Archive for the ‘Interactive Marketing’ Category

Louis Vitton QR CODE

May 20th, 2009 by NearInteraction

Bland, black and white QR codes got you down? Well leave it to artist Takashi Murakami to shake things up. Creative agency SET has laced the psychedelic-anime expert’s playful, colorful imagery into versions of the machine-readable code for Louis Vuitton that — amazingly — still work. The company has also done similar work for Coca-Cola, though nothing quite as luxuriously squeezable as this multi-colored panda. Now, if someone could just dress up those drab bar codes…

[Via DVICE]


Interactive Sharpie e-cast Billboard

May 18th, 2009 by NearInteraction

Many of us have a fascination with graffiti art, and we sometimes even look over our shoulders to make sure no one’s watching when we scratch out our initials in a freshly laid slab of cement – or carve them into a wooden desk – or even scribble profanities across the stall door in a public restroom.

The creative minds working for Sharpie, the ultimate in permanent markers, have discovered a way to satiate our desires to deface public domain.  Interactive e-cast billboards have been scattered around cities, which allow people to experience the rush of creating their own graffiti.  Choose some colours, write a message and Sharpie makes it possible for anyone to leave his permanent mark on the side of the bus stop or the public phone or anywhere else billboard adverting may be experienced.

from Coolhunter


Augmented Reality. Innovation or gimmick?

March 10th, 2009 by NearInteraction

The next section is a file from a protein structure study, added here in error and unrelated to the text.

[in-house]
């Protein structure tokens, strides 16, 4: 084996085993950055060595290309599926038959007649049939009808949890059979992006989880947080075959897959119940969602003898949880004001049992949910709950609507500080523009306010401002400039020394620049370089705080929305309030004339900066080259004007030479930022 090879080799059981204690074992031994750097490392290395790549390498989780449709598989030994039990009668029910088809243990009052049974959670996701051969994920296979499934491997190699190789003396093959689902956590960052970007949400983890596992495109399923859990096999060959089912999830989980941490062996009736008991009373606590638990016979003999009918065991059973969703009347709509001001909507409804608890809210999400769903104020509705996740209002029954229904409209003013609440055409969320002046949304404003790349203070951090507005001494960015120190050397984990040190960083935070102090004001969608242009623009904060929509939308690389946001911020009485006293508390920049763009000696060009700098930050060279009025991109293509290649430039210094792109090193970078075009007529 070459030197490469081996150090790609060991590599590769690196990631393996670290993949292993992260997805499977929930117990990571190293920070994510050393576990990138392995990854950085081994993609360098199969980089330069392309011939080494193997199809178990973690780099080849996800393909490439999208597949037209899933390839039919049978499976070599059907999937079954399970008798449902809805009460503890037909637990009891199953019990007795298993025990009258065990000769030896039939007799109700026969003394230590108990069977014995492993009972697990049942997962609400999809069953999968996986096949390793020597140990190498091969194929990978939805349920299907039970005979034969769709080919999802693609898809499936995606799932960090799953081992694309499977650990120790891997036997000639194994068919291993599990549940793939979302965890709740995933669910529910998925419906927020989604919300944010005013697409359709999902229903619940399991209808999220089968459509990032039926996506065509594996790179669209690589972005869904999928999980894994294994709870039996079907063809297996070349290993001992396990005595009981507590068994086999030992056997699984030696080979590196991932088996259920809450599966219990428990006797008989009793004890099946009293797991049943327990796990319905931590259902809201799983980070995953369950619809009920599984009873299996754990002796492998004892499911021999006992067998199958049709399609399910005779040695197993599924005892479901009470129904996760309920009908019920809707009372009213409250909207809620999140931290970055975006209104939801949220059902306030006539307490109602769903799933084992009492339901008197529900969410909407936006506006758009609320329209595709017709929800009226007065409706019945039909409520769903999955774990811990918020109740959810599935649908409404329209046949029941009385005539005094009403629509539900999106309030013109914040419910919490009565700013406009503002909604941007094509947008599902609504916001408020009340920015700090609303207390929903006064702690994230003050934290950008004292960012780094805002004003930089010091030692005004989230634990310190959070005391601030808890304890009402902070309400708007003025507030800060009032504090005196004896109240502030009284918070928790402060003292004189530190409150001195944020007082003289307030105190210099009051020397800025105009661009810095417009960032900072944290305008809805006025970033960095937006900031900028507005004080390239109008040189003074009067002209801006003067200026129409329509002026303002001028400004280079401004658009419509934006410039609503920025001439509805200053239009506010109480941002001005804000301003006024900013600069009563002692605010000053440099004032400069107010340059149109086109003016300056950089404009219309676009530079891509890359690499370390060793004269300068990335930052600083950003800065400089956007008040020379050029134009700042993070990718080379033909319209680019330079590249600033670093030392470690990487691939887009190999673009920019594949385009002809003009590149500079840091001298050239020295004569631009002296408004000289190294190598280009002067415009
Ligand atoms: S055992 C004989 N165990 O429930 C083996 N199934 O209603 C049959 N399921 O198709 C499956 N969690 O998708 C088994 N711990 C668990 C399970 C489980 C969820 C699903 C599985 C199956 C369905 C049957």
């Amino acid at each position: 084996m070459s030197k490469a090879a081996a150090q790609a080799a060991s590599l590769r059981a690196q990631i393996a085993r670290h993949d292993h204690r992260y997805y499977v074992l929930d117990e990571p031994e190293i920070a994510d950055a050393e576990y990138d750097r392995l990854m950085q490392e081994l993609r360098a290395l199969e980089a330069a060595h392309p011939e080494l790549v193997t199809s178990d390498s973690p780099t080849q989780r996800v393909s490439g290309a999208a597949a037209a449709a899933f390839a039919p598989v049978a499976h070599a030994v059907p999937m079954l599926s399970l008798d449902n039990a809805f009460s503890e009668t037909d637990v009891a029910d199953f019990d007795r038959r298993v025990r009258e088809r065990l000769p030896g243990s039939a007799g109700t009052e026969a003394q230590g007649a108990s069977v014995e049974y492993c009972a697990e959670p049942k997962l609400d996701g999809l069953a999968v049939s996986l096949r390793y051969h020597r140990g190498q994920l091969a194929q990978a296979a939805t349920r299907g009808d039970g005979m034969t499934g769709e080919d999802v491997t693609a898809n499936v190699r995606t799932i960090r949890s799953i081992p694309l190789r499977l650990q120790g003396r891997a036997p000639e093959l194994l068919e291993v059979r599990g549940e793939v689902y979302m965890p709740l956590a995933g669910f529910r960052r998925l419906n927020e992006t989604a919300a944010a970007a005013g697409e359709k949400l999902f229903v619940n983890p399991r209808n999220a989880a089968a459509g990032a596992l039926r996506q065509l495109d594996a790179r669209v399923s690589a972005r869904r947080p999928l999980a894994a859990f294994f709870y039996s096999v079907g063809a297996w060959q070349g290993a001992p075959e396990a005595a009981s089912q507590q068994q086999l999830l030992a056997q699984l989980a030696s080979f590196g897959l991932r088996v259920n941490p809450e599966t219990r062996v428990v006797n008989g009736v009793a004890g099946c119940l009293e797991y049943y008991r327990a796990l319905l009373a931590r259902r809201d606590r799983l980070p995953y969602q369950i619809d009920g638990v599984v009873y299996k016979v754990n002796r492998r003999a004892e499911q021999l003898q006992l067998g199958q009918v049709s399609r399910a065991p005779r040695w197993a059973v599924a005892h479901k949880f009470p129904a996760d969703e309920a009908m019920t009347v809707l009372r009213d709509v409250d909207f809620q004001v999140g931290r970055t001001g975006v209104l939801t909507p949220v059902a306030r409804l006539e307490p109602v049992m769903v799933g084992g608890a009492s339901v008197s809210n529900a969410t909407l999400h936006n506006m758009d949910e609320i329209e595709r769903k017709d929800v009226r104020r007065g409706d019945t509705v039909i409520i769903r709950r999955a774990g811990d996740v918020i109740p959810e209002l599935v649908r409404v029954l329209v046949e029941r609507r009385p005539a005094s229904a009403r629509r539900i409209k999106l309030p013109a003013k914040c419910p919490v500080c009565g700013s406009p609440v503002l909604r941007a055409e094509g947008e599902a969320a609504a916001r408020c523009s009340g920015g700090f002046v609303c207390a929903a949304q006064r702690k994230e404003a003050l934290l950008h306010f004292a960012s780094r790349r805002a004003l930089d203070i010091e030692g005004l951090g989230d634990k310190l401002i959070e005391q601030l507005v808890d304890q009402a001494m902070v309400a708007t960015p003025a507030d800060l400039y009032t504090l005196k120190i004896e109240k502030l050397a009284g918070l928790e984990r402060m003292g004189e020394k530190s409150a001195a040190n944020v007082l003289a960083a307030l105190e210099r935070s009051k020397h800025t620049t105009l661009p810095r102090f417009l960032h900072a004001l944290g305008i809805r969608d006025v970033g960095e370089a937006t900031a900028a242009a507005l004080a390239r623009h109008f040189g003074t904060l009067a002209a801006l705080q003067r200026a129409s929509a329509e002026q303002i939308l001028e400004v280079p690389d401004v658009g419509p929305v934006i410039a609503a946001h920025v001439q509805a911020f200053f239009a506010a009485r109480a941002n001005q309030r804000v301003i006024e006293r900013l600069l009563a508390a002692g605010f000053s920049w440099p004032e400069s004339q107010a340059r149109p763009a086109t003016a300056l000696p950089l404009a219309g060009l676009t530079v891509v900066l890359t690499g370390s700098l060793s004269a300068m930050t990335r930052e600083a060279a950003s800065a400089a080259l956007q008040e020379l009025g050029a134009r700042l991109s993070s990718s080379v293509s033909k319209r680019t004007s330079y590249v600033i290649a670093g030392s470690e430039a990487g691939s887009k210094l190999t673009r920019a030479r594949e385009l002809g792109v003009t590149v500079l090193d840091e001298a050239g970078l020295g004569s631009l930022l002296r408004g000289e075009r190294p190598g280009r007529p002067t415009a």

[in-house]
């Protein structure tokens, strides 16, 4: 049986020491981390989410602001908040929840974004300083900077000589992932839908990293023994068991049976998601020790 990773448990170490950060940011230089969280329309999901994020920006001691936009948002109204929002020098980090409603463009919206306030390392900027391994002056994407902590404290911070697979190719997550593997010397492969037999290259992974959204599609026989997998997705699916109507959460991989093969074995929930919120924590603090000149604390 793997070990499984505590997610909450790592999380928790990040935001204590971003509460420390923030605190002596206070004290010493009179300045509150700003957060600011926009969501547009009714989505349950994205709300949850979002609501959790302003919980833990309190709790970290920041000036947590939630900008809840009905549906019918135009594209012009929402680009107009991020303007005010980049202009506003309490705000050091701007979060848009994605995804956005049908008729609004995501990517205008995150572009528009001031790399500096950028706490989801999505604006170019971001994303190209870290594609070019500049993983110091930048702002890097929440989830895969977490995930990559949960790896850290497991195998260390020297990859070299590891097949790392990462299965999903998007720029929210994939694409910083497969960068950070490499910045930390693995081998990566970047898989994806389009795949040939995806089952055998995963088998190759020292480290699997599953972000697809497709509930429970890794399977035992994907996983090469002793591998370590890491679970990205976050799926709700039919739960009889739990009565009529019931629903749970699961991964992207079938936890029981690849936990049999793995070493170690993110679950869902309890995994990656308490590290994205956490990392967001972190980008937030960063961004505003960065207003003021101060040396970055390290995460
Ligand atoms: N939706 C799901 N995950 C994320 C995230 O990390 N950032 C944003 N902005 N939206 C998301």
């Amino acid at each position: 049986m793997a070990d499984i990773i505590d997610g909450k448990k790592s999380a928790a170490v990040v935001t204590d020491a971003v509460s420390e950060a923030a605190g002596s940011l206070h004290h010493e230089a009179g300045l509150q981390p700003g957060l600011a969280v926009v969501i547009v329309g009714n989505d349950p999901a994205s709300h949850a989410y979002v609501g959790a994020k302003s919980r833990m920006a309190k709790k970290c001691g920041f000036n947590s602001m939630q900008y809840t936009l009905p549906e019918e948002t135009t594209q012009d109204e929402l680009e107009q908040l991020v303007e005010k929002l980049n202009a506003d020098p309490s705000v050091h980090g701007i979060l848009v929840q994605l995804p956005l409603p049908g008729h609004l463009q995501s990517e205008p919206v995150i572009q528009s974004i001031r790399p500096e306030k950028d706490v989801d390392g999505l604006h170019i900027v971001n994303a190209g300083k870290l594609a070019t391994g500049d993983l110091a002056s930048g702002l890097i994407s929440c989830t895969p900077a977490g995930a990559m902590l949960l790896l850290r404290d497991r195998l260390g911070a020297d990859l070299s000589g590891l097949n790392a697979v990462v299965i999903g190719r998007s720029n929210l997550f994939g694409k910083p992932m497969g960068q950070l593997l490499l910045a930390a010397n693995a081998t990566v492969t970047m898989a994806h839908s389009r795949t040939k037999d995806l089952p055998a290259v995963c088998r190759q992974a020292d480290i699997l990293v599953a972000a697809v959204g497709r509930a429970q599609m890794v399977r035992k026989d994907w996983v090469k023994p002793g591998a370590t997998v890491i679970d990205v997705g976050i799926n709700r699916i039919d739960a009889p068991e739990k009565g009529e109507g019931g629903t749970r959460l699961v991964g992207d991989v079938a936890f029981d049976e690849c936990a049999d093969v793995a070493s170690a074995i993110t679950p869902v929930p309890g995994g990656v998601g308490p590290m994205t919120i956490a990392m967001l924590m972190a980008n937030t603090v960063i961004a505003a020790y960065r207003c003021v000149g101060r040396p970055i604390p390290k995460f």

While the technology powering augmented reality isn’t exactly new, it’s interesting to see companies releasing AR products to sell themselves whilst allowing users to experience augmented reality firsthand. Seems like they are being released everywhere …

Topps 3D (alive) Baseball Cards

Geisha Tokyo Entertainment presents “Dennoh Figure ARis“ (Cyber Figure Alice)

General Electric’s Power Smart Grid


Barclays hi-tech Piccadilly branch

January 19th, 2009 by NearInteraction


Campanha de Natal da Vodafone pioneira na utilização de hologramas

December 15th, 2008 by NearInteraction

A Vodafone é a primeira marca de telecomunicações a comunicar as suas
ofertas através de mupis 3D e hologramas. As tecnologias que estão a
ser aplicadas na campanha de Natal da marca são a 3D TVLCD, nos centros
Vasco da Gama e Cascais Shopping, e a Cheoptics 360, no Centro
Comercial Colombo. A Lifetime é a empresa responsável pelas soluções,
conteúdos e organização do espaço da campanha. A gestão dos meios está
a cargo da Tempo OMD e da OMG Digital. Os mupis são da JCDecaux.


Meios & Publicidade, 15 de Dezembro de 2008

, por
Maria João Lima



Stanford Persuasive Technology Lab

November 2nd, 2008 by NearInteraction

This is the study of “computers” as persuasive technologies. This includes the design, research, and analysis of interactive computing products created for the purpose of changing people’s attitudes or behaviors.

The interesting bit is what the Stanford Persuasive Technology Lab does, essentially researching how persuasive interactive technologies can bring about positive change in the world, which includes their World Peace in 30 years project. Their blog is also quite charmin’.


Diesel XXX

October 8th, 2008 by NearInteraction


microsoft surface

August 29th, 2008 by NearInteraction

Earlier this year we wrote about the use of interactive surface technology in New York’s Adour wine bar, and now guests at Sheraton Hotels can use similar technology to access local information.

INTERACTIVE TABLES HELP HOTEL GUESTS PLAN THEIR STAY

Deployed just last week in Sheraton’s Boston, Chicago, New York, San Francisco and Seattle hotels, Microsoft’s Surface
technology provides instant access to local tourist highlights. With a
30-inch display in a tablelike form that several guests can use at
once, Surface features an intuitive user interface that works without a
traditional mouse or keyboard to let people interact with content and
information in a natural and familiar way. Hotel guests can use their
hands and gestures to access entertainment and information about local
attractions, including CityTips, which provides 360-degree satellite